Anticipating the tsunami effects of the pandemic reaching American soil, Coronavirus arrived earlier than anticipated this past Monday. The Head of my daughter’s school canceled school for the rest of the week, Tuesday through Friday. Our world instantly flipped around. I remove the calendar and countdown chart to visit my parents from the wall thinking: I have no idea if we are still going to be able to visit them this Sunday. Routine and structure is out the window. With much juggling meetings are moved, and child’s play takes over our lives.
Somehow, the first day of the new Pandemic routine is met with gratitude and no meltdowns.
Exhausted, my whirling almost four year old is in full effect with no naps and all play. It isn’t until the next day after lunch I notice our child craving the same routine I set out for her the day before.
We add billowing pillows into the window and create our own new cozy nest atop our perch. We watch time change. I begin to teach how long we will do activities or when the next exciting event begins by the location of the minute hand on the face of the Clock. I introduce meditation. My little one now shows me her understanding with a silent pose and smile and I reward her knowing with joyful praise, then lead her into the repetition of Om. She giggles, cuddling into my lap and asks to play a card game “creating stories”. At such a young age her meditation practice feels like seconds of time, though for her the new experience may seem like hours. Joyful and relaxing neurotransmission signals through my mind-body.
Slowing down for several minutes daily will certainly have more benefit than doing no form of meditation process daily.
The truth is minutes of daily meditation appears highly beneficial. Incorporate what you can enjoy, and do what works for your routine.
“It seems neurons are also hooked together in a mechanical network, like the cogs in a finely tuned clock.” Anil Ananthaswamy states in the poignant Discover article Heal yourself by harnessing your mind by Jo Marchant. With this science in mind, know that it is always a good time to attune to the mechanics of your mind-body and reset your Clock.
This is a bizarre moment in time when many of us must redefine how we manage the minutes of each hour in our working days, So make time for meditation/relaxation practice- and let it be that PRACTICE. Invite your children/family/friends to join you. In teaching my daughter meditation by incorporating creative story telling, I fall deeper in love with this process. I want my child to practice learning this method.
Meditation comes in many forms and benefits many ailments,
For Persons Parenting:
Your child is home due to the Pandemic:
- Construct a new routine for your child that somewhat reflects the order of their day at school and complements learning from you or whichever guardian will be with your child.
- Allow this to be an introspective time for connectivity.
- Define new rituals.
- Find a cozy space and welcome comfort with your children/family. Name this space together and encourage them to go to that space when they want to feel safe and balanced/calm.
- Use language that brings comfort.
For Anxious feelings, to increase self awareness and positive outlook:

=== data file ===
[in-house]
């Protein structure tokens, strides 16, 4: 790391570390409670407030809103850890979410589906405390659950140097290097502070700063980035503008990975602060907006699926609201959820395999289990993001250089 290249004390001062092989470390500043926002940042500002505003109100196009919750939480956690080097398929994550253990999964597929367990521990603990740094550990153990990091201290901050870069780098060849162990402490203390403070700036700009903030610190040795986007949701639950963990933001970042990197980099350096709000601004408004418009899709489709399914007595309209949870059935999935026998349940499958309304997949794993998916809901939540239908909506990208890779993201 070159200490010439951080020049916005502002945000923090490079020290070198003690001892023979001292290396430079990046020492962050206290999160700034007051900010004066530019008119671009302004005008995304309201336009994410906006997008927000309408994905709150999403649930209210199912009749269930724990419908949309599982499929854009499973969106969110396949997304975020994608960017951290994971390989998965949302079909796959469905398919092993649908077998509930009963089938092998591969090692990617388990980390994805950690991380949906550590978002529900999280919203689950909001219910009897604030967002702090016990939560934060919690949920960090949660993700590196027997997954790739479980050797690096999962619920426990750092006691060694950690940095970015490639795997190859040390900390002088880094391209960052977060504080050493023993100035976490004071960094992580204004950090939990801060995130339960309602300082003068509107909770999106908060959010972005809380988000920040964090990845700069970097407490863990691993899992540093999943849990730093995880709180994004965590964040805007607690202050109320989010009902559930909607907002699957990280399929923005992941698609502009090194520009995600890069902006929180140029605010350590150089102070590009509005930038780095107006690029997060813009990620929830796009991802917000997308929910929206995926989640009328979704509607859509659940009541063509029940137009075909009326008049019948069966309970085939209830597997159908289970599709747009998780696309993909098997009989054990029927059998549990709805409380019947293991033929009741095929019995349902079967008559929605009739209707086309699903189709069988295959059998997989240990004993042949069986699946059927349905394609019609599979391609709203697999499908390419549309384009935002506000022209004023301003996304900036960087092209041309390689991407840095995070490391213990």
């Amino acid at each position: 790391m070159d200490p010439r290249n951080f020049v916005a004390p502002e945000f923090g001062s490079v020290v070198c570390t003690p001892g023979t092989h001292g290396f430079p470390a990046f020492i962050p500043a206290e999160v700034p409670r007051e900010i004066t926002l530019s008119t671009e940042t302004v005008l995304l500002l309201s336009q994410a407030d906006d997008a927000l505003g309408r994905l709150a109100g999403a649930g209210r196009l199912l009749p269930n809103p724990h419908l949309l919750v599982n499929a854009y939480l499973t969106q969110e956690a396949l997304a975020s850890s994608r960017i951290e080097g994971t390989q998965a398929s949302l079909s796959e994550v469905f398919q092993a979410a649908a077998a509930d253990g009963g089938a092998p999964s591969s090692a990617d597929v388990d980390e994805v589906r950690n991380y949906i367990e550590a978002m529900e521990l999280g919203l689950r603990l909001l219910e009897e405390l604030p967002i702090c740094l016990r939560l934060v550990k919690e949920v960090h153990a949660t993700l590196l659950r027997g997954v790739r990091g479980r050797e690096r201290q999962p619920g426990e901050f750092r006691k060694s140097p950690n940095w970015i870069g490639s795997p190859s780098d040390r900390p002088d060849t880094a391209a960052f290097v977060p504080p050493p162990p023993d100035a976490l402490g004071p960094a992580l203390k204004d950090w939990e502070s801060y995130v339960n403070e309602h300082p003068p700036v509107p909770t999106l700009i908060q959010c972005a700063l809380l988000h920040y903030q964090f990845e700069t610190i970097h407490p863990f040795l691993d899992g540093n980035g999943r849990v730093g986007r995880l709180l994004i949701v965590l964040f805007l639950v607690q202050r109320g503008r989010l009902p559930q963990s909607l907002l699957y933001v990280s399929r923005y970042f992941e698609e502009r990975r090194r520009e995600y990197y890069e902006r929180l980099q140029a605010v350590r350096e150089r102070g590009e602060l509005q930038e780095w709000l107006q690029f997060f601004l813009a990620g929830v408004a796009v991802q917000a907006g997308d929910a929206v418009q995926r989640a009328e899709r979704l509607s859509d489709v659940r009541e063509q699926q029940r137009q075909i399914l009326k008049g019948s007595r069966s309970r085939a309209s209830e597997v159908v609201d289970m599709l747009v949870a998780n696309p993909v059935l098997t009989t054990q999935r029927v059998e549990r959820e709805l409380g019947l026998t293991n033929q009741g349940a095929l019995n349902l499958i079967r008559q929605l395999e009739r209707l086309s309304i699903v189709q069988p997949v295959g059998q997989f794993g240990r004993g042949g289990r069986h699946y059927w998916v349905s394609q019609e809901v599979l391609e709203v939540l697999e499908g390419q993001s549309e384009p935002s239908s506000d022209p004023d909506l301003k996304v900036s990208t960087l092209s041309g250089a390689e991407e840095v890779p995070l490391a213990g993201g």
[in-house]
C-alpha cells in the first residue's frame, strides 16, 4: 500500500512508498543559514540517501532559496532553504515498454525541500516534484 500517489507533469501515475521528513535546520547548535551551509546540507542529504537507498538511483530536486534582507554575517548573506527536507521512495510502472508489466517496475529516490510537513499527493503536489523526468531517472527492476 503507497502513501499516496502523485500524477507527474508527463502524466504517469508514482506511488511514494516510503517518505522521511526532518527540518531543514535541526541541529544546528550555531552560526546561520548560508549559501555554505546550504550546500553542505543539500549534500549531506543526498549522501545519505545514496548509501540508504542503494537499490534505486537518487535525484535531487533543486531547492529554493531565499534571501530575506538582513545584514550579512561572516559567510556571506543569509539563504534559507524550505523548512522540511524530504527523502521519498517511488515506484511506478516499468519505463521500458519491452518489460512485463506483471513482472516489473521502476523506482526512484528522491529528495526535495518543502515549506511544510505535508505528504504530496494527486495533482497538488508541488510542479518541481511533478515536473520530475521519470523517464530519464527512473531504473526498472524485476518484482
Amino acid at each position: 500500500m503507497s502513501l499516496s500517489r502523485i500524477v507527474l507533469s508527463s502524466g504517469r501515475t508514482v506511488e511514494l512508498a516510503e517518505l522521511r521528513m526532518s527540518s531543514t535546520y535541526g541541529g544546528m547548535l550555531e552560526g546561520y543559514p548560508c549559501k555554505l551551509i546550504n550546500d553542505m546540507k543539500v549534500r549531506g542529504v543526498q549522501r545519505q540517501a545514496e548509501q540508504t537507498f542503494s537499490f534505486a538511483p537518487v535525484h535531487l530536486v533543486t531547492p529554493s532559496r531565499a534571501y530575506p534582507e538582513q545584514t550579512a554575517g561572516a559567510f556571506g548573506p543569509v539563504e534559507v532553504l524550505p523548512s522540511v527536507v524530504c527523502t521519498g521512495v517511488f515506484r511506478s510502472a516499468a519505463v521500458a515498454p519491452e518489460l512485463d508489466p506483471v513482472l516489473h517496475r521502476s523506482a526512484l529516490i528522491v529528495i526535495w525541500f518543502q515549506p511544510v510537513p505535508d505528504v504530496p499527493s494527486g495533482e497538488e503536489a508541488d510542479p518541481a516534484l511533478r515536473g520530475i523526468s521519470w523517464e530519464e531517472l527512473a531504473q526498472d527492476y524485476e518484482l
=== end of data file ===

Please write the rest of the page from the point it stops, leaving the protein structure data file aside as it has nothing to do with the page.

- Recite a simple mantra. Let your mind-body focus on any conglomeration. Choose what feels the best. Start small, and begin inward. Welcome the words as you internalize them.
“I am calm, I am secure, I trust I am okay. I am content, I am safe, I am at ease.”
- “The butterfly hug” or body tapping practice – Try this one as you read- The beloved butterfly hug is essentially a self hug, this time tickle your upper arms with your fingertips.
- Try tapping on either side of each upper leg continuously.
- Tapping any part of the body can induce a meditative state as one focuses on the mind-body sensations. The top of the brain, incredibly elating!
- This can be done anywhere, waiting, sitting in a meeting, and most importantly an aid to stopping yourself from touching your face.
For Introspection, and Mind-Body expansion:
- Time for an Inward eye meditation process: A protective guide.
- Find a comfortable space and position.
- Allow the in breath to be shorter than every out breath.
- Become aware of your own rhythm
- Ask yourself for a protective guide, and visualize
- Connect and accept the internal imagery – whatever form of protective guide(s) appear
- Let go of self judgements, as your thinking self interrupts – acknowledge this and return to your inward eye process – the protective guide
- After a few minutes (or longer) give gratitude for the imagery that arose and return to the real moment.
- If you want to take your experience deeper create Art, Music, etc.
- Share your experience with a loved one or friend(s) #protectiveguide #inwardeye
For stress reduction, and brain exercise:
- Bilateral scribbling – or double handed scribbling.
- Tape paper to a surface, or use a chalk board, notebook, a stable drawing surface
- Allow yourself to freely move scribbling with both hands
- Do this for several minutes
- Be playful and have fun
- For greater self awareness look for imagery or symbolism in your scribbles
These processes are to practice mini-meditations or “Brain exercises” for a small amount of time daily. Ease in, exercise your mind-body one day at a time.